And oh, by the way, I don’t exempt our own team from this.  Rafael Soriano was an unneeded purchase who (as we’ve seen by the unwarranted shot at Bryce Harper) could be more trouble than he’s worth.  But hey, its not my money right?  At least the Nats didn’t trade good prospects to acquire him (like Boston has done over and again).


This argument leads into an oft-repeated discussion in this space about the ridiculousness of the Save statistic and how frequently closers are preserved for “Save Situations” despite their leverage rating.   Lets look at a couple of very specific mathematical arguments against overpaying for closers:

1. Joe Posnanski and others have shown how useless closers are.  Teams are winning games at basically the same percentage now in the closer era that they were 50 years ago, without highly paid specialized closers.  Some quick percentages:  For the latest decade teams won 95.2% of games in which they led going into the 9th.  In the 60s, 70s and 80s that same percentage varied between 95.6-94.8%.   Can someone explain to me how the proliferation of highly paid closers in the last 20 years of the game has basically helped teams …. win the exact same number of games they used to before closers, matchup bullpen roles and Loogys existed??

2. Any old mediocre reliever is going to end up being a relatively effective closer.  Proof?

Lets say an average reliever has a 4.50 era or so (which in today’s game frankly is a stretch, given what we’ve talked about before and the advantages that relievers have over starters; they can go max effort for shorter time periods and they don’t have to face batters more than once).  That means he gives up one run every two innings.  Now lets say that you used this pitcher with his 4.50 era in every closing situation you face in a given year.  A save situation can be a lead held by 1, 2 or 3 runs.

So, out of these three scenarios your 4.50 ERA pitcher can give up his run every other start and still “save” 5 out of 6 games.

  • 1 run lead: gives up 0 runs; save
  • 1 run lead; gives up 1 run: blown-save
  • 2 run lead: gives up 0 runs; save
  • 2 run lead: gives up 1 run: save
  • 3 run lead: gives up 0 runs: save
  • 3 run lead: gives up 1 run: save.

And then even in those blown-save situations, extra inning affairs are basically coin flips anyway historically, which means that teams are going to win half those games anyway.  So you’re basically going to win 5.5 out of every 6 games.   5.5 out of 6 is 91%.  So historically even my normal case scenario undervalues the ability of teams to win these games.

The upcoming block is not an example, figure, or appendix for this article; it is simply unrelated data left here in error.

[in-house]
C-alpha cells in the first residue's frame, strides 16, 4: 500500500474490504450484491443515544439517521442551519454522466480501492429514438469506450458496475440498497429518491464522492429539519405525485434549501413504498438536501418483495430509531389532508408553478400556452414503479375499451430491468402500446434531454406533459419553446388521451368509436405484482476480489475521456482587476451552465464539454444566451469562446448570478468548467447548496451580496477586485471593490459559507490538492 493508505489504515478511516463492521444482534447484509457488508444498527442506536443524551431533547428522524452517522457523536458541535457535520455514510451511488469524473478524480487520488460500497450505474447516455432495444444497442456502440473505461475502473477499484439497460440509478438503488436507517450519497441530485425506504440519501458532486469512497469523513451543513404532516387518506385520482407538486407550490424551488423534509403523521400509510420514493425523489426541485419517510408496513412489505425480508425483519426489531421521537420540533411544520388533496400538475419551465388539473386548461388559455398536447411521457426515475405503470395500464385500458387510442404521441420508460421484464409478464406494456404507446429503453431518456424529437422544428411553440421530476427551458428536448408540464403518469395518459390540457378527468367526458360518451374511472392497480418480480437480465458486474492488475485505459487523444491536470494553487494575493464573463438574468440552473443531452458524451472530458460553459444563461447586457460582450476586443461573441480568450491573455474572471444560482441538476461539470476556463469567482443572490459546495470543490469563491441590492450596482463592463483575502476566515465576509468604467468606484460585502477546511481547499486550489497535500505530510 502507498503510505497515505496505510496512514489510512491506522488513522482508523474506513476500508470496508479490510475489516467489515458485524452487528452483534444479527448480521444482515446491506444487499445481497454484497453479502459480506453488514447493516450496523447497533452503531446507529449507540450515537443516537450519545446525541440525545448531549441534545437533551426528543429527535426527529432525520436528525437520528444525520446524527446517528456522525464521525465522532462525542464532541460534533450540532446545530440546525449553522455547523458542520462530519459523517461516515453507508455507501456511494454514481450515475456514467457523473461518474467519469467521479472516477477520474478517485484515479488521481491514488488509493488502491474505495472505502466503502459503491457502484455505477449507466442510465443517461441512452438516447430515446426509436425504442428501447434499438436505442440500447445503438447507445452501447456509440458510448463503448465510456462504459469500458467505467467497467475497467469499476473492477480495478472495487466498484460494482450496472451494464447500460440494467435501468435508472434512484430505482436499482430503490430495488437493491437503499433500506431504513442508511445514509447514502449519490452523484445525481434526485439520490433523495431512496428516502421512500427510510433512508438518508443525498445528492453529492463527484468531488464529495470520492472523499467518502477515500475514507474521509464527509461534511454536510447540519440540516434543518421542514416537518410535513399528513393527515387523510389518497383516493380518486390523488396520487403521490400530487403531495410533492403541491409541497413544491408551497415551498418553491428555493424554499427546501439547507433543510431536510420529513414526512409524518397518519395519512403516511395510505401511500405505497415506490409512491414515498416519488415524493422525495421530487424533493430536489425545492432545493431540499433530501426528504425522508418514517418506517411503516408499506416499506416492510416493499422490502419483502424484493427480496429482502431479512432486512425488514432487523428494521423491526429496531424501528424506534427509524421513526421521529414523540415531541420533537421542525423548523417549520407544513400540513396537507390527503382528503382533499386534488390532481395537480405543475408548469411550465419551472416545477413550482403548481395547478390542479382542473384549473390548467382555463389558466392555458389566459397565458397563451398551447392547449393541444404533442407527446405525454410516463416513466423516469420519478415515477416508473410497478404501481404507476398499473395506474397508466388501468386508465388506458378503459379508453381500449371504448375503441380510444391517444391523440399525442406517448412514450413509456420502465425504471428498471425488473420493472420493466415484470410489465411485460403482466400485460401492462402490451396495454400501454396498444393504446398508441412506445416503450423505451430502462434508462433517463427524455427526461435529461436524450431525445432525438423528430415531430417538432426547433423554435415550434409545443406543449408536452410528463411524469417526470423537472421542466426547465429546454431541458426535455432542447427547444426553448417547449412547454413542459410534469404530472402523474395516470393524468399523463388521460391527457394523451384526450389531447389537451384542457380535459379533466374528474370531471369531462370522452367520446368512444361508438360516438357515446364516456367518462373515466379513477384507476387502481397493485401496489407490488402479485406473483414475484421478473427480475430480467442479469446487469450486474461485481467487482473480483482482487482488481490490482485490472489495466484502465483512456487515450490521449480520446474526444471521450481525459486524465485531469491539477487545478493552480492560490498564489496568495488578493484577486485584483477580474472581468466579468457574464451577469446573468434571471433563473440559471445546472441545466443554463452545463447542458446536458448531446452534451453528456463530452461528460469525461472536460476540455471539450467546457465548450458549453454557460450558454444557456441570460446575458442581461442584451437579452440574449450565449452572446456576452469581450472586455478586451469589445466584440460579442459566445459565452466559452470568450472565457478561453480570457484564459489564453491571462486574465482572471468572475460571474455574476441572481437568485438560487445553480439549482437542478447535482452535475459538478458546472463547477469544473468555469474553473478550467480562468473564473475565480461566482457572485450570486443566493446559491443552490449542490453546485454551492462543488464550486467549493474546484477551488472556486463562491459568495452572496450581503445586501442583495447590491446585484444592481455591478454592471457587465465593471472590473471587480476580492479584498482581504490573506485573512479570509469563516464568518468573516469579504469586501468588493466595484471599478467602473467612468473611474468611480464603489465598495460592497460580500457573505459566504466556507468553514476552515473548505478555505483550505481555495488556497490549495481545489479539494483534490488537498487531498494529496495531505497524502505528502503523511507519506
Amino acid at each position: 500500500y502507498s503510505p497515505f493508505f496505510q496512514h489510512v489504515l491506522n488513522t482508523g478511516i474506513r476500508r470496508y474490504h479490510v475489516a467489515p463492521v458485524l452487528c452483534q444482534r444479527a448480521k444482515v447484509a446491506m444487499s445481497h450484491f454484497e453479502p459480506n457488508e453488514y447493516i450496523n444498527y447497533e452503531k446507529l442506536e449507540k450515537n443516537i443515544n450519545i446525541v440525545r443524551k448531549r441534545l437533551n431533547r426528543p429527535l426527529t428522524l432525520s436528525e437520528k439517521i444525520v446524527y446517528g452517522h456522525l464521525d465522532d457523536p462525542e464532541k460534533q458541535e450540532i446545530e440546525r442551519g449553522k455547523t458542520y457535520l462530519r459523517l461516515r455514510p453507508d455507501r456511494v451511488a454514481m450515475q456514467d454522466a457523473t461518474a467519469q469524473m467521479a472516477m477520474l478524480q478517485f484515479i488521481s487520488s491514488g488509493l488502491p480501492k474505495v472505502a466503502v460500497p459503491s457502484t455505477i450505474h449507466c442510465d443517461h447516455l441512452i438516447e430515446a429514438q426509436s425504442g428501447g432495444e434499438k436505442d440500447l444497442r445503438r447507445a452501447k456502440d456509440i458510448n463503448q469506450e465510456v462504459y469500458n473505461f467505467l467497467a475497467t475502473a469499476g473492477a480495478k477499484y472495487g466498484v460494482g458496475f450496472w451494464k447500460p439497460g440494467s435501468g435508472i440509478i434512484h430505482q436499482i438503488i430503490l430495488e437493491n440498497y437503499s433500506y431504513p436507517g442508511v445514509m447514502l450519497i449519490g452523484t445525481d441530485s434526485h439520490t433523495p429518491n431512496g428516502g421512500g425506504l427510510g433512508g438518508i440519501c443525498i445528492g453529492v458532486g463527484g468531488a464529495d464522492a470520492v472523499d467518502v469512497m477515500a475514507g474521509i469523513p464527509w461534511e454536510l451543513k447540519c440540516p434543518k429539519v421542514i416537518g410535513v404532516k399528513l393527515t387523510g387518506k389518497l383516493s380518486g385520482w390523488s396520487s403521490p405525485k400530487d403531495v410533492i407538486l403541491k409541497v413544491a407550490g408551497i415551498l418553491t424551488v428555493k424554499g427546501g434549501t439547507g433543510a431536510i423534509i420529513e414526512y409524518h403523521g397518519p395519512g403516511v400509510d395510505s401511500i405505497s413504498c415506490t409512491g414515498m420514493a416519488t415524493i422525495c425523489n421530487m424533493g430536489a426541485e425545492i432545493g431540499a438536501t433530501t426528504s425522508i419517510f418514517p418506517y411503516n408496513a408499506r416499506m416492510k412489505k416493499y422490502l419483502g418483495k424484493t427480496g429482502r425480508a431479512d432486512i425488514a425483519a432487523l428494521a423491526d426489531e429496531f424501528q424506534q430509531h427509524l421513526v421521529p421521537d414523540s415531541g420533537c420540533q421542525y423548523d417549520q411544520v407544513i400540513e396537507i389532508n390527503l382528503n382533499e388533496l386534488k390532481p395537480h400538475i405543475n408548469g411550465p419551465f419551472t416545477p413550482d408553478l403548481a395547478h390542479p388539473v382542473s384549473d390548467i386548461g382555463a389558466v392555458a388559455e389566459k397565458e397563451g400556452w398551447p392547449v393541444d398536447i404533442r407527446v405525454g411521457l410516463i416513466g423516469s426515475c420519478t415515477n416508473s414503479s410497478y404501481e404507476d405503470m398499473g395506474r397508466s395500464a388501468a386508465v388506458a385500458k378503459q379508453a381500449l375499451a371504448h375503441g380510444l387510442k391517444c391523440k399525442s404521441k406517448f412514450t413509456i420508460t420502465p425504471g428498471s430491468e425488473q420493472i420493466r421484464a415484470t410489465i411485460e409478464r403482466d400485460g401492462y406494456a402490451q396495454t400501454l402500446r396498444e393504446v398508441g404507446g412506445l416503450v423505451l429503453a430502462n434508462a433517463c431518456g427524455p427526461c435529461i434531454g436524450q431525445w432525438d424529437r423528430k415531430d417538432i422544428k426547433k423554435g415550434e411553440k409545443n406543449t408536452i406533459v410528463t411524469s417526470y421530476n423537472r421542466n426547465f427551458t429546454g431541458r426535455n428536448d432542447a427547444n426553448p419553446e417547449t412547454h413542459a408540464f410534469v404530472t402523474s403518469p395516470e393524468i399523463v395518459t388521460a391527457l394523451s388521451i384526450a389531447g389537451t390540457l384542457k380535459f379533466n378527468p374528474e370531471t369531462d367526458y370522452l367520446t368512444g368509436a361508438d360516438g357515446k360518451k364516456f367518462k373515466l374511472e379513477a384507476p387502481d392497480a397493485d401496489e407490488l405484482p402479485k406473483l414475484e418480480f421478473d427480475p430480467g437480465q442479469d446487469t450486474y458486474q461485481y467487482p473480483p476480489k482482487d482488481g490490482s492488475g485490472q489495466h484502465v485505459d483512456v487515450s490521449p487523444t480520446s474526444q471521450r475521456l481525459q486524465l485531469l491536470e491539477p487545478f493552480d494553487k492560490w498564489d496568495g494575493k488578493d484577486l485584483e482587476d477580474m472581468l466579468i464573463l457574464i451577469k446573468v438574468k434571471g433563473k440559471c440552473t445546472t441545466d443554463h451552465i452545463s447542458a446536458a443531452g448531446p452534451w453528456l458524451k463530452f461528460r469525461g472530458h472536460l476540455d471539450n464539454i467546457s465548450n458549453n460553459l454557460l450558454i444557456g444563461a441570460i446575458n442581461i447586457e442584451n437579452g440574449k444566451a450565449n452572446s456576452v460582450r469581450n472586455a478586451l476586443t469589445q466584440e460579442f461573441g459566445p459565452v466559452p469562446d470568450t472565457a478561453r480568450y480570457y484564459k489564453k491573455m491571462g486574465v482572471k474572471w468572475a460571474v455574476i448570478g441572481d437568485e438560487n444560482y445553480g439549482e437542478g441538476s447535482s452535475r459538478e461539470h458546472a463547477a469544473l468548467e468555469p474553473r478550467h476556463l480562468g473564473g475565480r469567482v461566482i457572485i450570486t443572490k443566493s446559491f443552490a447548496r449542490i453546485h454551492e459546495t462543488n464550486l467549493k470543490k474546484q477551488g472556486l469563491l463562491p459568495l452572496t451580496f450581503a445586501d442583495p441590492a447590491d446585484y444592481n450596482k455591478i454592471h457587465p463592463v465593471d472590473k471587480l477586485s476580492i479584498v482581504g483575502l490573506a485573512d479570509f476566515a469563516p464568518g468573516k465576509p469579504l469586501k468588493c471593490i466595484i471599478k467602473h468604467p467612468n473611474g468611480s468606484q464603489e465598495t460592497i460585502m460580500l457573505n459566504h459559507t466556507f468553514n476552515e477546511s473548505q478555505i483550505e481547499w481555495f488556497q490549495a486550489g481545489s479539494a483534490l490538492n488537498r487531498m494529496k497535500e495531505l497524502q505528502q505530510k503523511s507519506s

And this scenario really undervalues what kind of reliever you’re actually going to put into the role.  Every team has a handful of relievers in their bullpen with ERAs in the 3-3.50 range; that’s 1-1.5 runs better than my “mediocre pitcher” example over the course of a couple weeks (assuming closers get about 9 innings of work every two weeks).  With even this marginal improvement you’re going from 91% to closer to the historical 94-95% of games won.


Want some more food for thought on closers?   Here’s your current top 5 closers in the league by number of saves, along with their acquisition method, salary and general statement about their careers thus far:

  1. Jason Grilli – 23 Saves.  36yrs old.  $2.25M.  He was flat out released in July 2011 by Philadelphia and signed as a Minor League FA by Pittsburgh.  He’s a 36 year old journeyman on his 7th pro organziation with a 106 career ERA+.
  2. Jim Johnson – 23 saves.  30yrs old.  $6.5M.  He’s a home-grown middle reliever thrust into the closer role last year when the O’s got fed up with FA closer Kevin Gregg.
  3. Mariano Rivera – 23 saves.  43yrs old.  $10m, taking a discount from his $15M/year deals since 2008 b/c of knee issue.  Home-grown player who converted to relief after bombing out as a failed starter at age 25.
  4. Joe Nathan – 20 saves.  38yrs old.  $7M, taking a discount from his last contract value of $11.25M/year after significant arm injury.   Failed starter with San Francisco, traded to Minnesota in the AJ Pierzynski deal and has flourished as a closer.
  5. Addison Reed – 19 saves.  24yrs old, $520k (20k above MLB minimum).  3rd round draft pick by the White Sox out of San Diego State, where he was a career relief pitcher after not having ever pitched until his Junior year of HS.

The next few guys are Kimbrel (655k), Mujica ($3.2M).   But you’ve also got guys out there closing like Wilhemlsen, who didn’t even make the majors until he was 27 and was out of the game working as a bartender for 6 years.

The point?  You shouldn’t pay for a high end closer; you find someone internally who looks like a good option on the cheap and go with them.  You can find someone in your farm system, or on waivers, or working in a bar who can be an effective closer.  Find someone who can throw 1mph for 20 pitches a few nights a week; they’re going to give you as good of a chance to win as throwing the last guy out of the bullpen out there with a 3 run lead in the 9th.


One last bit of observation:  Lets look at Dennis Eckersley‘s career.  As a starter: good, not amazing.  A couple years with a smattering of Cy Young votes.  One 20-game winning season but another season where he 9-13 with a 5.61 ERA.  He converts to a closer and immediately his ERA plummets, his K/9 jumps up, his ERA+ numbers rise to stupid levels.  One year (1990) as a 35-yr old he allowed just 5 earned runs and just 3 unintentional walks on the year through 73+ innings.